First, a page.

Earthquake jolts B.C. residents awake, no warnings issued
Wednesday, December 30, 2015, 12:02 PM - Residents of British Columbia's South Coast were jolted awake shortly before midnight by a moderately strong earthquake centered near the provincial capital of Victoria. The event is being reported as the largest felt in this area in several years, and had locals talking about the next 'Big One'.
The Magnitude 4.8 tremor struck approximately 20 kilometres from Victoria on Vancouver Island (Earthquakes Canada rated the quake at Magnitude 4.3). There are no reports of damage.
Several people used Twitter to report noticeable shaking and swaying light fixtures, but tremors of that magnitude are typically not considered threatening. It was also measured at a depth of 50 km and there were no tsunami warning issued.
"There are no reports of damage, and none would be expected," Earthquakes Canada says.
Several hours earlier, a 4.4 magnitude quake struck near San Bernardino, Calif. The USGS reported aftershocks of magnitude 3.8 and 3.2 arrived minutes later, with dozens of tiny aftershocks felt over the next few hours. It's unlikely the B.C. and California quakes were linked, due to each locations being part of different fault lines.
The west coast of North America is one of the most seismically active zones on Earth. B.C. sees numerous earthquakes a year, though usually too weak to be felt. In Canada, the Ottawa Valley also sees tremors, usually weak, like the Magnitude 3.8 quake that struck there in October, and another that hit in November.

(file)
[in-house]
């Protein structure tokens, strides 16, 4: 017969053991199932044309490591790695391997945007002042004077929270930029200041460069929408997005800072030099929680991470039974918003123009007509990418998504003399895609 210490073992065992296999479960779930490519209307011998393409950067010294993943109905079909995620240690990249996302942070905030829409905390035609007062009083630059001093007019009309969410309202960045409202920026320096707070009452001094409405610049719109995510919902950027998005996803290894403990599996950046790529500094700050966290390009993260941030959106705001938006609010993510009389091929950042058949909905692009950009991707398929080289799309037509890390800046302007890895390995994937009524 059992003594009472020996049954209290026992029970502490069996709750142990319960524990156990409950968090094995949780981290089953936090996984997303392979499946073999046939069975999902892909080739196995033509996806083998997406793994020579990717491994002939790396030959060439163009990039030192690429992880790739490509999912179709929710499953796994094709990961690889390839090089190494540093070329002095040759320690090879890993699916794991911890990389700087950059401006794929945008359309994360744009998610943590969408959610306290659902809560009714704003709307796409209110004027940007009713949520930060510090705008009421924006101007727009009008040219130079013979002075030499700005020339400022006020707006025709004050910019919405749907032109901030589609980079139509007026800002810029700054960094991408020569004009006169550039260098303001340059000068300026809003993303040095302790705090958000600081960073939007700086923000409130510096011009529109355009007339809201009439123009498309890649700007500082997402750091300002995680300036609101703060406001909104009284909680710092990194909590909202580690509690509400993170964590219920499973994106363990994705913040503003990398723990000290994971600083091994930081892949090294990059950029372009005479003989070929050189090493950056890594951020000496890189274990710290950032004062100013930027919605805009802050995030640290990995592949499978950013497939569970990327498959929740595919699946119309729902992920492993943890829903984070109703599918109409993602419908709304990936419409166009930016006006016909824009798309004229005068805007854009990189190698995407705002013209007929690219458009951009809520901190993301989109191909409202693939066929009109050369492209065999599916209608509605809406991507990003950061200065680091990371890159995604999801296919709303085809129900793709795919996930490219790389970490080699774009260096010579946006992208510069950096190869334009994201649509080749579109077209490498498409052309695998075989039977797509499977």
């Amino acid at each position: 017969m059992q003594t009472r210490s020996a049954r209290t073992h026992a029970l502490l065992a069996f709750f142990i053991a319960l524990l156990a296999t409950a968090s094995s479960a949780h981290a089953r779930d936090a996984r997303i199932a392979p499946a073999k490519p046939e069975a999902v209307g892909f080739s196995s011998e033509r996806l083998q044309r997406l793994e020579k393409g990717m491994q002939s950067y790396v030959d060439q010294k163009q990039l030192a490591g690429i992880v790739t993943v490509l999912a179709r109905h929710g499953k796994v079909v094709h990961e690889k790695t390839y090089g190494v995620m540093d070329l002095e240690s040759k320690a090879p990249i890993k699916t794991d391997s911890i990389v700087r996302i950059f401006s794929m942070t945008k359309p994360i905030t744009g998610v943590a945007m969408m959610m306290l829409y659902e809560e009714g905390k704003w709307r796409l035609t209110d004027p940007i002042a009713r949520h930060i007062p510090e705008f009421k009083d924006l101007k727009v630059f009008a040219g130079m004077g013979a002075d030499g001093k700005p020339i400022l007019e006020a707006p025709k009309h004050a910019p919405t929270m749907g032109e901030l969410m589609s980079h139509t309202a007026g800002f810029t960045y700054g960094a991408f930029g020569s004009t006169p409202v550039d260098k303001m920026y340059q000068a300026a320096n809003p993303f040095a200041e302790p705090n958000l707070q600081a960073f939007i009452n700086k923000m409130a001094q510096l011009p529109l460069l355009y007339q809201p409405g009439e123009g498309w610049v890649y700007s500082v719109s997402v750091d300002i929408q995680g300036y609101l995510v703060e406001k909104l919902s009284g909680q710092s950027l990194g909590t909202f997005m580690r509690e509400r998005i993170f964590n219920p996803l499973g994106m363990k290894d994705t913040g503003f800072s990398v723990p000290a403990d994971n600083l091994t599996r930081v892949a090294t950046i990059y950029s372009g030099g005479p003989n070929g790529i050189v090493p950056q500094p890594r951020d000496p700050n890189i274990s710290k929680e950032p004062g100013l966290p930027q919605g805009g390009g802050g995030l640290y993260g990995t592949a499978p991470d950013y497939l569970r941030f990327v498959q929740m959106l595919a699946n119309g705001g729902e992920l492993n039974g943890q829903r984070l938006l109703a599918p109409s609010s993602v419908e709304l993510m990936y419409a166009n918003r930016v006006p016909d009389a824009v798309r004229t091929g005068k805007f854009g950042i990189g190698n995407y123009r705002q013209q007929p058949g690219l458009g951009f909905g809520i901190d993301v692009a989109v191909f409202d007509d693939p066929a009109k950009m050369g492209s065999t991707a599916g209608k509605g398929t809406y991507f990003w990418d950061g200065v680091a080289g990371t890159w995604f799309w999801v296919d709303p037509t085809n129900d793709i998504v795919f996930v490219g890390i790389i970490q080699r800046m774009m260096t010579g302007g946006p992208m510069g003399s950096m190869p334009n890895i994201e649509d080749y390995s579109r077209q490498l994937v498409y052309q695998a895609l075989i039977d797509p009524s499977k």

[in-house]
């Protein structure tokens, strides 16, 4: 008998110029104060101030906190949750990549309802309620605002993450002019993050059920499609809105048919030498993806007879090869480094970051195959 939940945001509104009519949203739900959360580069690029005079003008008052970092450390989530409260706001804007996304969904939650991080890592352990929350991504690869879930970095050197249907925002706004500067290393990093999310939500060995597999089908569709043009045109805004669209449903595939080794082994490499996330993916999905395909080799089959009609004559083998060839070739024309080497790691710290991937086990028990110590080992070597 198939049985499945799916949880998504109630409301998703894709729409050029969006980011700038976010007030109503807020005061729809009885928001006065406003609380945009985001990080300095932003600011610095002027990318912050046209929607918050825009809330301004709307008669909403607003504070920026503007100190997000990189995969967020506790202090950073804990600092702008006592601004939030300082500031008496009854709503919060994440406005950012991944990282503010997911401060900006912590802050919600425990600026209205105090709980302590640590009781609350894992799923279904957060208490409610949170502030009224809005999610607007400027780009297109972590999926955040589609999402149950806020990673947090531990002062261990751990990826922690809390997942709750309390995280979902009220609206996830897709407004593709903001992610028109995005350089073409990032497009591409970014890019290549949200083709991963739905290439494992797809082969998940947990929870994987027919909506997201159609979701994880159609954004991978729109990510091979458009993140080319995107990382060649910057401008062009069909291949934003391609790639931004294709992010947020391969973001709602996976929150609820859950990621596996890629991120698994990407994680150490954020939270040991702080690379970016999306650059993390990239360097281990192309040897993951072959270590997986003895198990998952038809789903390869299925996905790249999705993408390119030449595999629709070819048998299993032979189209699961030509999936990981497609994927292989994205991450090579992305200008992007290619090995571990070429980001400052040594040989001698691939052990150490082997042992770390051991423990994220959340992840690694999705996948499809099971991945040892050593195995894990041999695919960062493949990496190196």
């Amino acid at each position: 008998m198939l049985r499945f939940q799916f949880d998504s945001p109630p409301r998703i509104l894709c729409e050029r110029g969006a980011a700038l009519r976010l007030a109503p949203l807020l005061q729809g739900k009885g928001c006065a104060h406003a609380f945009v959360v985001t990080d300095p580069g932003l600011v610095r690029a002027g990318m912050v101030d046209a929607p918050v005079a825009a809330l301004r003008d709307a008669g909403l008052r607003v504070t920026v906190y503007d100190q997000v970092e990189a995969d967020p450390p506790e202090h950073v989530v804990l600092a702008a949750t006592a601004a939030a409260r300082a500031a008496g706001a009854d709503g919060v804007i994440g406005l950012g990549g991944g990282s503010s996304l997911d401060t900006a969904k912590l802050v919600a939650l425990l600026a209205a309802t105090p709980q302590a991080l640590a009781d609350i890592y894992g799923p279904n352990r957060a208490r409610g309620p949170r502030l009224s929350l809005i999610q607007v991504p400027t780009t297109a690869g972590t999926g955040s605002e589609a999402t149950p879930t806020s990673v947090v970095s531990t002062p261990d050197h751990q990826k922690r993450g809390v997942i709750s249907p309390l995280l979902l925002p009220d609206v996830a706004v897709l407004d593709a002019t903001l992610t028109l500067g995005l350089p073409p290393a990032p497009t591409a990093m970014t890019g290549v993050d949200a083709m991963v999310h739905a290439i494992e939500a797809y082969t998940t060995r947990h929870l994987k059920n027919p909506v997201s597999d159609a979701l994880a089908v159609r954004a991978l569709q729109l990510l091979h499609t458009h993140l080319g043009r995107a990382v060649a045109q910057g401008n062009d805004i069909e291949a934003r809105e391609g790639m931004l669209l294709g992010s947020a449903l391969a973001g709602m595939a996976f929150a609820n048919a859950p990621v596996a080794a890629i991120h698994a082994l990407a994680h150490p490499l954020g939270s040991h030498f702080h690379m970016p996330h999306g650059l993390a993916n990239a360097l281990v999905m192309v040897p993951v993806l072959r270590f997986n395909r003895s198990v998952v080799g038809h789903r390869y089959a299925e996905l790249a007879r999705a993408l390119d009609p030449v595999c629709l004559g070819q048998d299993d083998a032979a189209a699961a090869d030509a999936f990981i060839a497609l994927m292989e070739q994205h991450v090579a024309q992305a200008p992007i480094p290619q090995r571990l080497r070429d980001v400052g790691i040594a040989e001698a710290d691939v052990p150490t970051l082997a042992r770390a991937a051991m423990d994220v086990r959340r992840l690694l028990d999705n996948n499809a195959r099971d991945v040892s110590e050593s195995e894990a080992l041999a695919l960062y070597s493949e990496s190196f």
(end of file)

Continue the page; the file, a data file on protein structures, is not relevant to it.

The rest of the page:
The Pacific Northwest, including B.C., was slammed by a Magnitude 9.0 quake in 1700, one of history's largest, that generated a massive tsunami large enough to be detected in Japan.
That kind of "megathrust" quake is quite rare, but the City of Vancouver says the region has a 1 in 4 chance of experiencing a major earthquake in the next 50 years.
As recently as 2012 a 7.7 Magnitude quake rattled the Haida Gwaii region, and in 1947, the province was the target of one of Canada's deadliest earthquakes.
"Bank of Montreal damage in 1946" by Unknown - Natural Resources Canada, Canadian Hazard Information Service - Earthquakes Canada: Damage photographs from the M7.3 Vancouver Island Earthquake of 1946. Licensed under Public Domain via Commons.
That tremor registered Magnitude 7.3 at a depth of around 20 km, with its epicentre near the town of Courtenay.
The early morning earthquake served as a reminder for the Mayor of Vancouver to tweet out a message about being prepared, and to ensure that residents have supplies and equipment to cover off at least the 72 hour period following the event.
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